Keeley Harris, '21, hikes with her co-researcher and their guide to a sacred cave in Cambodian holy mountain Phnom Kulen.

Keeley Harris, '21

April 20, 2021
Jepson Scholar to continue her exploration of leadership, religion at Oxford

Excitement and gratitude. These were the emotions Keeley Harris, ’21, said she experienced upon learning in early April that the Jepson School of Leadership Studies had named her a Jepson Scholar. She will receive an all-expenses-paid scholarship to pursue a Master of Studies in Theology at the University of Oxford in the fall.

The scholarship to Oxford makes it possible for the senior from Brookhaven, Ga., to build on what she has learned in leadership studies and religious studies, her two undergraduate majors. Through her classes, she has explored the connection between leadership and ethics, social justice, and prejudice. 

“Religion or the lack of religion has a tremendous influence on leaders’ decision-making processes, how they determine the right thing to do,” Harris said. “As the dominant religion in the West today, Christianity has shaped many of our leaders and formed a lot of our norms and structures.”

Outside the classroom, she has pursued opportunities to apply her learning in real-world contexts.

One such opportunity was a fall 2019 study-abroad program in Cambodia. Harris joined a research team working to document the religious significance of Phnom Kulen, a Cambodian mountain dotted with Buddhist and Hindu shrines.

“In addition to the international Buddhist and Hindu pilgrims, the local people frequent the mountain to worship spirits, including the spirit they believe protects the mountain,” she said. “We interviewed local village elders, Buddhist monks, and caretakers of the shrines to try to understand how local and international religions connect to this holy site.”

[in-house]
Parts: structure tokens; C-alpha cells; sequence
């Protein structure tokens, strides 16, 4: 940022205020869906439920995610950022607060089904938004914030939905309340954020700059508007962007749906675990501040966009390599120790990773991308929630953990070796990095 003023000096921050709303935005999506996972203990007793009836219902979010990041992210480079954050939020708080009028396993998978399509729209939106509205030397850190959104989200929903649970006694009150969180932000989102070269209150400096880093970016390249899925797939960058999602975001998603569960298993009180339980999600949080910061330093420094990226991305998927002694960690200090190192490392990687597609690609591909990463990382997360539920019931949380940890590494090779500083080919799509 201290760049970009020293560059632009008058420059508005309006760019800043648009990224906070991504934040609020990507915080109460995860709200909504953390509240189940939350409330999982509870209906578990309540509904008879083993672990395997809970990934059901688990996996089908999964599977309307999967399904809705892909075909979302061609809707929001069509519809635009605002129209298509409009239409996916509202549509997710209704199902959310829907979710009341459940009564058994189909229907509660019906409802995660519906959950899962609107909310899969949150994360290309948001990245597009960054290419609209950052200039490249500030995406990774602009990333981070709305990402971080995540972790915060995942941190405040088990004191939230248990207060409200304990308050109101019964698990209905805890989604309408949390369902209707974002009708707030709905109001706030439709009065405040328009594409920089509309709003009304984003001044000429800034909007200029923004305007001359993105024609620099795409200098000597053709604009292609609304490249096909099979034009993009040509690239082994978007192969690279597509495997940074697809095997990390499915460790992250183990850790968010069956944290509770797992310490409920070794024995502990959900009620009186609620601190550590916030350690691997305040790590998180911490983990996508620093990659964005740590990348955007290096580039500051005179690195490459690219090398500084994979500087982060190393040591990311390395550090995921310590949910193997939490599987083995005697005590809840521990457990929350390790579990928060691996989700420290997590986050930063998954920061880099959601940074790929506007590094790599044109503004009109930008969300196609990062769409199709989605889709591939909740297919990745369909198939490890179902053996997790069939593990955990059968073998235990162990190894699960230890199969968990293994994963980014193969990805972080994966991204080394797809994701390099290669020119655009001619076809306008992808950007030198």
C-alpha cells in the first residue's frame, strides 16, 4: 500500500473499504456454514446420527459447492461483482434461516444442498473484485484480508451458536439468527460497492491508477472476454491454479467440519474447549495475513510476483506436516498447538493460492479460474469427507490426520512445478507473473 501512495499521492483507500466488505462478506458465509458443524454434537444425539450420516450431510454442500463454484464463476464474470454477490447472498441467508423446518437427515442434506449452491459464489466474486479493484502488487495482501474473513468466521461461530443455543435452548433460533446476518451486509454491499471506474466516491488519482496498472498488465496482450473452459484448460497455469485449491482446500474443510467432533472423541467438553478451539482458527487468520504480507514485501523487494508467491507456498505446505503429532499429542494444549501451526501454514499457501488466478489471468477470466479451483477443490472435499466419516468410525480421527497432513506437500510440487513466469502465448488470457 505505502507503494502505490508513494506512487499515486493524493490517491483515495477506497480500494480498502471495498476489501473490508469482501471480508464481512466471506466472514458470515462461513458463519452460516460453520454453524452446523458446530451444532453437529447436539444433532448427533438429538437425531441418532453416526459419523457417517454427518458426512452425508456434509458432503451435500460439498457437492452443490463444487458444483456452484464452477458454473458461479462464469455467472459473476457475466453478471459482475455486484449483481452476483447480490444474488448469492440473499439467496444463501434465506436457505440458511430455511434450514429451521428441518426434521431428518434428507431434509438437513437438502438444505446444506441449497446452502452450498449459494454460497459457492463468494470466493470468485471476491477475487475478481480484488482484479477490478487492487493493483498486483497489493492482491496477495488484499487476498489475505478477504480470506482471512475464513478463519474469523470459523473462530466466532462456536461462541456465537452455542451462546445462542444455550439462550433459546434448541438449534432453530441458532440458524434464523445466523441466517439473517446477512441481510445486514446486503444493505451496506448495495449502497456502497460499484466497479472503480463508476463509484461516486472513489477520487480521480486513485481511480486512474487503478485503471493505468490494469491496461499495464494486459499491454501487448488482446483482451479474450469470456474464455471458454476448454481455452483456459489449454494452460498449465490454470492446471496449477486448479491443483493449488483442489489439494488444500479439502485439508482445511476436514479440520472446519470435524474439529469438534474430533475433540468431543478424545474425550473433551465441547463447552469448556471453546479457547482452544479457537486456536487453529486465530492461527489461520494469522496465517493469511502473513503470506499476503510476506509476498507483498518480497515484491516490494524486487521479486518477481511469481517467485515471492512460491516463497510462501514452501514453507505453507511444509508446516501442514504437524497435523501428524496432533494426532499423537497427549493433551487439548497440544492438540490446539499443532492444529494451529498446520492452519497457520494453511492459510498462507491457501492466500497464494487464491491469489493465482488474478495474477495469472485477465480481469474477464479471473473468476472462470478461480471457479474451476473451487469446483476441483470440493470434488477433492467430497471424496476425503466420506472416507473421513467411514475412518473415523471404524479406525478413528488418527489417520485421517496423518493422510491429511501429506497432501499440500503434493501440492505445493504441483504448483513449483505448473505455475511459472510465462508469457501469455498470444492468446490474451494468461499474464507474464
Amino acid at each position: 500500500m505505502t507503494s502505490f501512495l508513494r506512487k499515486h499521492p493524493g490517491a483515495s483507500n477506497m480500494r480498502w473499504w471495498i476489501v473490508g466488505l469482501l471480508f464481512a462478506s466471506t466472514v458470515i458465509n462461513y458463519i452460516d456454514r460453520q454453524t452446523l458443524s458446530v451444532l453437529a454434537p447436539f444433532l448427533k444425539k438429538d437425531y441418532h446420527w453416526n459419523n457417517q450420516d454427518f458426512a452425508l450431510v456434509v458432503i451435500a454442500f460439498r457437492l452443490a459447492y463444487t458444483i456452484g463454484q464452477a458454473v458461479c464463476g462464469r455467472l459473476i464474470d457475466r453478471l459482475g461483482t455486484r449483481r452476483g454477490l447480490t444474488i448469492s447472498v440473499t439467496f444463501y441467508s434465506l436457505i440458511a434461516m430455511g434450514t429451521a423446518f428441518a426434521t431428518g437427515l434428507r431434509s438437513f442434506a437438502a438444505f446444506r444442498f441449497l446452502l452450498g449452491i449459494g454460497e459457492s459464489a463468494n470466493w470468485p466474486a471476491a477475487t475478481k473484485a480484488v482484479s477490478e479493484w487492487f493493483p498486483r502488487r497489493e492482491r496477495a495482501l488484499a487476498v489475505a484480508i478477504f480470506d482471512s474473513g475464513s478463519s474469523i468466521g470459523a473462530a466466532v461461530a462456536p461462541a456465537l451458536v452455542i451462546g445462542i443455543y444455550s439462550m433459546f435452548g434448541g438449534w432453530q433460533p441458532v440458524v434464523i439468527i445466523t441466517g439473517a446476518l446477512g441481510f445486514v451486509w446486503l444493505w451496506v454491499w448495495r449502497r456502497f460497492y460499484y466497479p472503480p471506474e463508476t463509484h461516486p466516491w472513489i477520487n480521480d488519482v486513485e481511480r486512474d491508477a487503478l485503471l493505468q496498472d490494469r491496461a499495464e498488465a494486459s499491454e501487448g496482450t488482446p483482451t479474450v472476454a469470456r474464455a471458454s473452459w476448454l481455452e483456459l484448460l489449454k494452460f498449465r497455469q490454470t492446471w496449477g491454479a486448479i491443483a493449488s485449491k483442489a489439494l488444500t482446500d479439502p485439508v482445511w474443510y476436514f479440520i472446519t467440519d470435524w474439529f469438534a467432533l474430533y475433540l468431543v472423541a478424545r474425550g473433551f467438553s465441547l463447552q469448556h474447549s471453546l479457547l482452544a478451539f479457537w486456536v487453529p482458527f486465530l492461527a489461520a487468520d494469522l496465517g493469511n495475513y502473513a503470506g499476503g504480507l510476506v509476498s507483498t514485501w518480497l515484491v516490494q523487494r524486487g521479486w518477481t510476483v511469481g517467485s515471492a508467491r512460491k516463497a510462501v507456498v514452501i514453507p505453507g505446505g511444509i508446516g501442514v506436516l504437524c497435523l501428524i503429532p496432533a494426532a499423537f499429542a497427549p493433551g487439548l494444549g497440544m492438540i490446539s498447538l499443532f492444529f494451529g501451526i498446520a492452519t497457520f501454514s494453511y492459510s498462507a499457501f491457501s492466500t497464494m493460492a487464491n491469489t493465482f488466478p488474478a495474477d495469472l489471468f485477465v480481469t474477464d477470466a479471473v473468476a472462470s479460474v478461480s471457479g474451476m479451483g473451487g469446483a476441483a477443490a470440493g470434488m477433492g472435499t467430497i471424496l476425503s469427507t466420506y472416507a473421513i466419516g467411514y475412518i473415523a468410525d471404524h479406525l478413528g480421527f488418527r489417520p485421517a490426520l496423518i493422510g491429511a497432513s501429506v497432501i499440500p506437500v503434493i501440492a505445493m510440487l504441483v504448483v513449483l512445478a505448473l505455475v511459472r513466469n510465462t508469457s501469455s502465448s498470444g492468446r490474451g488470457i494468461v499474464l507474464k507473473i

Harris gained more hands-on experience during her summer 2020 Jepson internship in Atlanta at Trinity Presbyterian, the church her family attends. The Jepson School awarded her a Burrus Fellowship to support her internship with the church’s youth ministry.

“Trinity Presbyterian serves mostly affluent, white families,” the blue-eyed blonde said. “My internship gave me a good opportunity to discuss the Black Lives Matter protests with the church’s teens. We watched movies with racial justice themes, like ‘Just Mercy’ and ‘The Hate U Give.’ Then we discussed how we could be allies.”

This year, she undertook a Jepson honors thesis, with the support of faculty advisor Kristin Bezio. Her thesis delves into the effect of the obscure Christian sect Socinianism on American leaders, governance, and politics from the Colonial era through the present day. Socinianism promoted religious tolerance and separation of church, both radical ideas at the time the sect developed in mid-sixteenth-century Poland, she said.

“Socinians emphasized reading scripture, reason, and individualism,” Harris said. “They denied the Trinity and the divinity of Christ, because they couldn’t find support for these beliefs in scripture. They believed anyone could reach salvation by studying scripture. Socinianism, known as Unitarianism by the time it reached Colonial America, goes hand-in-hand with the Enlightenment and humanism.”

Religious tolerance and separation of church and state, ideas embraced by Founding Fathers Thomas Jefferson and John Adams, became a part of the new democracy’s ethos.

Later in her thesis, Harris attributes some of the current polarization in America to a lack of understanding between what she describes as generally more religious-leaning conservatives and more secular-leaning liberals. Both sides could benefit from respectfully working to gain a better grasp of the other’s perspective, she argues.   

“Leaders are shaped by their religious beliefs. How do they make decisions? Whom do they prioritize? How do they create a more equitable world? These are some of the most important questions we can ask.”

Photo: Keeley Harris, left, her research partner, center, and their guide, right, hiked to a sacred cave in Cambodia's holy mountain, Phnom Kulen.